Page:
It was the messy end of the greatest band of all time. George Harrison looked around him and realised he was deeply unhappy and the problem was the two men in the room with him who clearly could no longer work toegether and had little interest in hearing his ideas, creatively or otherwise. He said afterwards: “It never came to blows, but I thought, ‘What’s the point of this? I’m quite capable of being relatively happy on my own and I’m not able to be happy in this situation. I’m getting out of here.'”
On January 10, 1969, Harrison walked out of the explosive recording session for the album Let It Be. On top of the difficulties within the band, the process was being recorded for a 1970 documentary of the same name.
He said: “Ringo had left at one point. I know John wanted out. It was a very, very difficult, stressful time, and being filmed having a row as well was terrible. I got up and I thought, ‘I’m not doing this any more. I’m out of here.’
“It became stifling, so that although this new album was supposed to break away from that type of recording (we were going back to playing live) it was still very much that kind of situation where he already had in his mind what he wanted. Paul wanted nobody to play on his songs until he decided how it should go. For me it was like: ‘What am I doing here? This is painful!'”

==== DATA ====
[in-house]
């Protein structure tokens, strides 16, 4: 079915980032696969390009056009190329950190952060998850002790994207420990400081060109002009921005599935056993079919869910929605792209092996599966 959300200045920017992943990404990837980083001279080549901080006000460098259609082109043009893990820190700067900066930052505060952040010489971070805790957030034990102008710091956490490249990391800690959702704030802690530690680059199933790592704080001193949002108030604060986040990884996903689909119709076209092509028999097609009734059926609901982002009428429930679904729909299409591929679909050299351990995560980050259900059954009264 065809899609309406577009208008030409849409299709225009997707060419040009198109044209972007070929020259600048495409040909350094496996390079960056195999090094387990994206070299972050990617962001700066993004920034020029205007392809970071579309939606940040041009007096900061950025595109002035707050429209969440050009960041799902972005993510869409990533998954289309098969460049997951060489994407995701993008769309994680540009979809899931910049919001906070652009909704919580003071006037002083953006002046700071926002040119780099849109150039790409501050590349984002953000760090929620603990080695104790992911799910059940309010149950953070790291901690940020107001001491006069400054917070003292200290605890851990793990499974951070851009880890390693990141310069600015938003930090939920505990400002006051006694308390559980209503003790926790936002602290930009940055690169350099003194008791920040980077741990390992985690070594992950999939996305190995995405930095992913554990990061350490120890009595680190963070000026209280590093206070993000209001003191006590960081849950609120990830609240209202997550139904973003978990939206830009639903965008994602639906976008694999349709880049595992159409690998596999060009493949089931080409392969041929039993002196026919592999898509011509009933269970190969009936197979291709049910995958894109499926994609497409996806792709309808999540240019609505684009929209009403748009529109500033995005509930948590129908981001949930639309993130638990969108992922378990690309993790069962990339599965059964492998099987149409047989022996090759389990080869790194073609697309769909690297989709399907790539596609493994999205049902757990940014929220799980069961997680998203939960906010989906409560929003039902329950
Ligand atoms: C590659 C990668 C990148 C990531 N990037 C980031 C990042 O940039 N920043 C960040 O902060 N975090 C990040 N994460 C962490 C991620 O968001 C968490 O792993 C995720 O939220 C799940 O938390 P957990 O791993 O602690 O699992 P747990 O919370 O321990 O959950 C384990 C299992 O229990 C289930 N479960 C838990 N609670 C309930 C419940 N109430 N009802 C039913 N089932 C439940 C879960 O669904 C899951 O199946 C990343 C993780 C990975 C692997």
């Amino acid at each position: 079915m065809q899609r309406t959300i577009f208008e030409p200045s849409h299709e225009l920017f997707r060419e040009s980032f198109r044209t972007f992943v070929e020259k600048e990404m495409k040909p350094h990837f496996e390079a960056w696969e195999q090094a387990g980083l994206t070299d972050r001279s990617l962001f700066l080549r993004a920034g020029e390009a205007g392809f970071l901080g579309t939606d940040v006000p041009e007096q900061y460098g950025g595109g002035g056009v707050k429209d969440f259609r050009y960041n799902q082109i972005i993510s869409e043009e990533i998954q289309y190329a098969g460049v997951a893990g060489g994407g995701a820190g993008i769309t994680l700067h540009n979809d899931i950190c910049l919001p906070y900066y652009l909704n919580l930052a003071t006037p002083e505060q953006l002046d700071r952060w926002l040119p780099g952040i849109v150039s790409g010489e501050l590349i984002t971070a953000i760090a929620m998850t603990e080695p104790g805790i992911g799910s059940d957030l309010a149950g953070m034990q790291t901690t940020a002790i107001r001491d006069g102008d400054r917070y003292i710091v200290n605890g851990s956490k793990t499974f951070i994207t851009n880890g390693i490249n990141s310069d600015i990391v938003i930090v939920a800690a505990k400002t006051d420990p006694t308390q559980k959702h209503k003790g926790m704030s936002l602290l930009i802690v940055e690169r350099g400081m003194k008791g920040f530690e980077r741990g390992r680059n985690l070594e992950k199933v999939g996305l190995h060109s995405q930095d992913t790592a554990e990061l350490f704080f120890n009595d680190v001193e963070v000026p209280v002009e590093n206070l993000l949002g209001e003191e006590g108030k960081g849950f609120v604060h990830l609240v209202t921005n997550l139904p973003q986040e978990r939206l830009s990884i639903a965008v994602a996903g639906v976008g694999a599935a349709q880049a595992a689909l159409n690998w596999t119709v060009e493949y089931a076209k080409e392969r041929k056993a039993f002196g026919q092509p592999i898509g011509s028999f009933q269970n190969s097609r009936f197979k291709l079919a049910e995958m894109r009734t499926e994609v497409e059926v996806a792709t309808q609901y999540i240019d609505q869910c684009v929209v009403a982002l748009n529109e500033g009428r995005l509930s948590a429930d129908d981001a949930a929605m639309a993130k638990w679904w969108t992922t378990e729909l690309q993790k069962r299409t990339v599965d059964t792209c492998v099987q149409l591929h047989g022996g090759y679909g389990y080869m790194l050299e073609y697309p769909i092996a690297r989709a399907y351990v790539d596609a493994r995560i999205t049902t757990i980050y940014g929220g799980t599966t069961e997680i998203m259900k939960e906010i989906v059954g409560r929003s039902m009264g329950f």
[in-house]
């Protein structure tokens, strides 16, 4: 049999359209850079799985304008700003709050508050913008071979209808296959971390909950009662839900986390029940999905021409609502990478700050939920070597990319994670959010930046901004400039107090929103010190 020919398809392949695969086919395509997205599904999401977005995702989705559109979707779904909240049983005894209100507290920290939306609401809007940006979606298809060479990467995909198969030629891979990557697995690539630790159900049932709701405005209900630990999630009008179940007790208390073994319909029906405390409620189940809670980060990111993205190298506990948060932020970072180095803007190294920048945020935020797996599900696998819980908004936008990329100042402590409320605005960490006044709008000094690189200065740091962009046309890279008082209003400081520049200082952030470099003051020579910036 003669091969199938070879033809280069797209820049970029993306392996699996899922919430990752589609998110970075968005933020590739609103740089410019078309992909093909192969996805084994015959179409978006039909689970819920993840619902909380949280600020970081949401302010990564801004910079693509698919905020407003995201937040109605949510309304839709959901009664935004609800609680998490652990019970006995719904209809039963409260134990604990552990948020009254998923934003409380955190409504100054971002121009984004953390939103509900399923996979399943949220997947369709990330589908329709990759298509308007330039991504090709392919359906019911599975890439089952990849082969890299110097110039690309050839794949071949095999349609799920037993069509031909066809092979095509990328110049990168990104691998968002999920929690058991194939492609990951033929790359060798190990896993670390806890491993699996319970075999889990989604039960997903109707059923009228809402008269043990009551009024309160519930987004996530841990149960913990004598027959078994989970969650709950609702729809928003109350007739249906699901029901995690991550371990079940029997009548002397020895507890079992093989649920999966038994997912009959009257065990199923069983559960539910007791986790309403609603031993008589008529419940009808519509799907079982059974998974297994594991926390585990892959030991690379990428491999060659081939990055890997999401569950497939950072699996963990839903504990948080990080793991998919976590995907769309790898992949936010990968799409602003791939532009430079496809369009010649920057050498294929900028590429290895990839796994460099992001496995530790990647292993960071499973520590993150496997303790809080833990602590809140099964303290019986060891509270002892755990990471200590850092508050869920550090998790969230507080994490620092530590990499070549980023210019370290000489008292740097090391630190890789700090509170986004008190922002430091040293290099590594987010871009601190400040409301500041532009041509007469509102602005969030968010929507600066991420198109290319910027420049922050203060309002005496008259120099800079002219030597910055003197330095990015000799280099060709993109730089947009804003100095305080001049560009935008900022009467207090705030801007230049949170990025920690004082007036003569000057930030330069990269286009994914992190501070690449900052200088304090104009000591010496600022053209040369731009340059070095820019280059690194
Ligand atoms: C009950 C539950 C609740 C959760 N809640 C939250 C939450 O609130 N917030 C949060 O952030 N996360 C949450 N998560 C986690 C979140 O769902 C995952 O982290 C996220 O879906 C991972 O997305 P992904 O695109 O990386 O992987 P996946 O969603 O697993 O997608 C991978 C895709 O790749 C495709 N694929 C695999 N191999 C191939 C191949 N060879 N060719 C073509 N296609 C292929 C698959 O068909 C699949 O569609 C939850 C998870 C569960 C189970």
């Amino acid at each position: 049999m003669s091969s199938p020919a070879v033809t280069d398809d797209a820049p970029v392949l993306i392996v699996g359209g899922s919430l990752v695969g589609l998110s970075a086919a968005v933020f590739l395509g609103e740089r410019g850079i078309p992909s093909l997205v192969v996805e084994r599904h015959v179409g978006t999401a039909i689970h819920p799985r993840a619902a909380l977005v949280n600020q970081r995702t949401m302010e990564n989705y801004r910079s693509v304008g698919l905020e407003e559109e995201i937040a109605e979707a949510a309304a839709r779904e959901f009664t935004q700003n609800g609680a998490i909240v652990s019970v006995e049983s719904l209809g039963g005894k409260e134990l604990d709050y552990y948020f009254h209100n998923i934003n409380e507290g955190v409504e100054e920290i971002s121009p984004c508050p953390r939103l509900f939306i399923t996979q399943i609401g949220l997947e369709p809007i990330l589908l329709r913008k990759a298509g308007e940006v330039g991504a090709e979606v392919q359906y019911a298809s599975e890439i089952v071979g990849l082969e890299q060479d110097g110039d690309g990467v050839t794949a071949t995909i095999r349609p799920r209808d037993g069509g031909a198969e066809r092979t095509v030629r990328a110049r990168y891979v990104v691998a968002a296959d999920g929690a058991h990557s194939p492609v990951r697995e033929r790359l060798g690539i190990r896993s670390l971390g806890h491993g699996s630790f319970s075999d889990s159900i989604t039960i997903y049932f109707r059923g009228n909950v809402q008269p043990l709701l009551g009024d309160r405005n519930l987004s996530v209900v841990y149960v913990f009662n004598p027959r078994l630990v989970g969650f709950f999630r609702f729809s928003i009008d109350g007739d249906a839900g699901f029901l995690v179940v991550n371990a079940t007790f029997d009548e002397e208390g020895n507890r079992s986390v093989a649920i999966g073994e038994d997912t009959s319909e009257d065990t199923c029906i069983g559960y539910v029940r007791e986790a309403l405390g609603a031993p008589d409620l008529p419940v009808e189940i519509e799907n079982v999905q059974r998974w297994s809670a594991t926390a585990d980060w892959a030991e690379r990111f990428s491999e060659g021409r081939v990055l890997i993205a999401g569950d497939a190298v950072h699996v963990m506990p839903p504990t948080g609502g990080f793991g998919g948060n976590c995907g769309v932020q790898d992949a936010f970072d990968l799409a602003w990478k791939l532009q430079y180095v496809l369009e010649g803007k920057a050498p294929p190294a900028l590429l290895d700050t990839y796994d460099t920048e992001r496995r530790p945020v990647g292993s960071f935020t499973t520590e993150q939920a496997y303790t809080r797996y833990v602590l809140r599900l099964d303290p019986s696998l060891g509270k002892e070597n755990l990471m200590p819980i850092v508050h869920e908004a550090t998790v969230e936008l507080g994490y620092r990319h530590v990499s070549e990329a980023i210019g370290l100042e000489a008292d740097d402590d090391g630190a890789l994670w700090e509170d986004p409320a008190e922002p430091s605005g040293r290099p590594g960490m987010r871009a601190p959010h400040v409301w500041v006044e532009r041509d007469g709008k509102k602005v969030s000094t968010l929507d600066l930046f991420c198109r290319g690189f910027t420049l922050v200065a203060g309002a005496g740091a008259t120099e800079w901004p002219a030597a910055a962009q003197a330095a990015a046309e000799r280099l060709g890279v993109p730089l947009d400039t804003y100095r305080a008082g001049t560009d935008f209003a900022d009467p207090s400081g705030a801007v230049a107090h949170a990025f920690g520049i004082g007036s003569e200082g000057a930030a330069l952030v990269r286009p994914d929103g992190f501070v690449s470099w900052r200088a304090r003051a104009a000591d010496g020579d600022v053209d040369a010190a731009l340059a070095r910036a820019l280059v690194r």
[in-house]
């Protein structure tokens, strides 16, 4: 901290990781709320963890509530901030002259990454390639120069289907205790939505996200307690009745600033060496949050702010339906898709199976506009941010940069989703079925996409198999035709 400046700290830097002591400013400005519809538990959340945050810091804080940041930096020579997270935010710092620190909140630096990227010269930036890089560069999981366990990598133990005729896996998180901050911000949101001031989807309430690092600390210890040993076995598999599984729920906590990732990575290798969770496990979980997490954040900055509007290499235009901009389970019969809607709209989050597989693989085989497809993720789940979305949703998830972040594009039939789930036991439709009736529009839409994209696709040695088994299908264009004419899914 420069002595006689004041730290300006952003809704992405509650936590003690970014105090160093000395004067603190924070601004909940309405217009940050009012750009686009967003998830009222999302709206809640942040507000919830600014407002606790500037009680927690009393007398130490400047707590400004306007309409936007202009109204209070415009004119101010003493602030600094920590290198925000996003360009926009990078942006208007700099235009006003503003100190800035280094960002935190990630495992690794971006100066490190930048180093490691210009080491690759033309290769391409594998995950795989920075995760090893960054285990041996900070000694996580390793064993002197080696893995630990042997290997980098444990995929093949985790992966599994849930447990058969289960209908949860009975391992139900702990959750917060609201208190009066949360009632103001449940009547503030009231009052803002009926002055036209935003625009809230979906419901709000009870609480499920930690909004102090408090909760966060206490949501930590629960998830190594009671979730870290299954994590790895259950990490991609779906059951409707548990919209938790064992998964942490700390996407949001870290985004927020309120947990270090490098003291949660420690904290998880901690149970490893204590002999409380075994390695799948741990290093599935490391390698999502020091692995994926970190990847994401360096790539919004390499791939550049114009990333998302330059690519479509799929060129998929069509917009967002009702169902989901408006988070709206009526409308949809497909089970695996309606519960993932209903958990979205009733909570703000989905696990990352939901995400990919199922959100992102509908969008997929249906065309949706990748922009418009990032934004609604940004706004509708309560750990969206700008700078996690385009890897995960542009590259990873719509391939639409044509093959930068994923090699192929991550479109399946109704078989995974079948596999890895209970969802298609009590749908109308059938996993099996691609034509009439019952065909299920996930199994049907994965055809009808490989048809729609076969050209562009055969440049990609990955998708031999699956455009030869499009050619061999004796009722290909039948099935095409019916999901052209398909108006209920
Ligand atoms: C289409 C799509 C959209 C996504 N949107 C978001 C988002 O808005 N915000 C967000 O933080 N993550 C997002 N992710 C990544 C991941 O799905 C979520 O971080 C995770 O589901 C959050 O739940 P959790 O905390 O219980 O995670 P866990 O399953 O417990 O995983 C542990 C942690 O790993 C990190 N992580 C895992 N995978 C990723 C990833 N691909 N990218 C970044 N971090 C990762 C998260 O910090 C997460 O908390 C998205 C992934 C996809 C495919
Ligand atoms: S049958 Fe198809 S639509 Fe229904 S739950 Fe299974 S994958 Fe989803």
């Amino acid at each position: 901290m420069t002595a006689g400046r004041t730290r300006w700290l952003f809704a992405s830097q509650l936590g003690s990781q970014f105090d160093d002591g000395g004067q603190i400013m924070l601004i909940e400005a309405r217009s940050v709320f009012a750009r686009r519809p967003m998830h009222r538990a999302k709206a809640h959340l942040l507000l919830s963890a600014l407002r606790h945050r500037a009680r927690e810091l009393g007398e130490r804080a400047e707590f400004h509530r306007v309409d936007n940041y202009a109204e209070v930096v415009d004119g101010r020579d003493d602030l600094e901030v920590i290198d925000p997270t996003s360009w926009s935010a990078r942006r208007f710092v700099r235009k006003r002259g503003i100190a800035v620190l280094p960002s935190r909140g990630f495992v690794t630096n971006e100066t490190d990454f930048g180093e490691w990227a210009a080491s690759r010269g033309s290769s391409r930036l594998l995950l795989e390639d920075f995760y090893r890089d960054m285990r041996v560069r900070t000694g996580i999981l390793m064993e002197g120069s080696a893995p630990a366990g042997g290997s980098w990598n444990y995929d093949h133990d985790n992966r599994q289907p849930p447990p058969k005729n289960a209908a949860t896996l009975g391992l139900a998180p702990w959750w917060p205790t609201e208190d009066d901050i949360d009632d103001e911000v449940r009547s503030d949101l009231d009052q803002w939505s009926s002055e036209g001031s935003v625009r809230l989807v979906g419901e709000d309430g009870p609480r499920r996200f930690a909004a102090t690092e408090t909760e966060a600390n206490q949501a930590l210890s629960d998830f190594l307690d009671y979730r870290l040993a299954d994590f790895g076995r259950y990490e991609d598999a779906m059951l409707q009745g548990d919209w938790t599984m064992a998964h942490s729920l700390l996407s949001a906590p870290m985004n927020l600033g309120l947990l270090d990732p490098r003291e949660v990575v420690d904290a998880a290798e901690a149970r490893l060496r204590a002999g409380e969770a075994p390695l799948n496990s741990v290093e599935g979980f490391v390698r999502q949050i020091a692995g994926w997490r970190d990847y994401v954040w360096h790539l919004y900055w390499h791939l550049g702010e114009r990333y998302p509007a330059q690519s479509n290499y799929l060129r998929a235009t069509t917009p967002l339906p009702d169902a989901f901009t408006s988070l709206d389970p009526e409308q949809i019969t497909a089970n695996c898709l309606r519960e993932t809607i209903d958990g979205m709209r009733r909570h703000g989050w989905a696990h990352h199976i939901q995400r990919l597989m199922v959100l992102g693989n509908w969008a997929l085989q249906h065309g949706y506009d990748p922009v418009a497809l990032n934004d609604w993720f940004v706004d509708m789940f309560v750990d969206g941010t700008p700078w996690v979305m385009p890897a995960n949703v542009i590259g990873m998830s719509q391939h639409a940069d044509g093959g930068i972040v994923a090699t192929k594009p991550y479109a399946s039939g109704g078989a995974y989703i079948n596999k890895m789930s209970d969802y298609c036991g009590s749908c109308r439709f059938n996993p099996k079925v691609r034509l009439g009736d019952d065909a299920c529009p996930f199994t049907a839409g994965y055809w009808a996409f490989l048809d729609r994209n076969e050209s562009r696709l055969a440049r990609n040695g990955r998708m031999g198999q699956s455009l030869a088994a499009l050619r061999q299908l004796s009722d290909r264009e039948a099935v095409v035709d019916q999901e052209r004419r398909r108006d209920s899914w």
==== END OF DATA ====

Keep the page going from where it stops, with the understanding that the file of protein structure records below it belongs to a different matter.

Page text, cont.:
“Then superimposed on top of that was Yoko, and there were negative vibes at that time.
“John and Yoko were out on a limb. I don’t think he wanted much to be hanging out with us, and I think Yoko was pushing him out of the band, inasmuch as she didn’t want him hanging out with us.”
The band had tried to rebuild their already-fractured dynamic with the new album, but the situation only worsened.
Harrison went home that day and wrote Wah Wah.
Back in the studio, Lennon bluntly discussed who was available to replace him on guitar.
In 2001 Harrison said: “At that point in time, Paul couldn’t see beyond himself. He was on a roll, but … in his mind, everything that was going on around him was just there to accompany him. He wasn’t sensitive to stepping on other people’s egos or feelings.”
Wah Wah was written, Harrison said, to express his view of the band: “You’re giving me a bloody headache.”
It eventually ended up on his aptly-titled solo album, All Things Must Pass.
After the recording sessions were eventually wrapped up, the band was effectively over and McCartney inadvertently confirmed it in an April 1970 interview.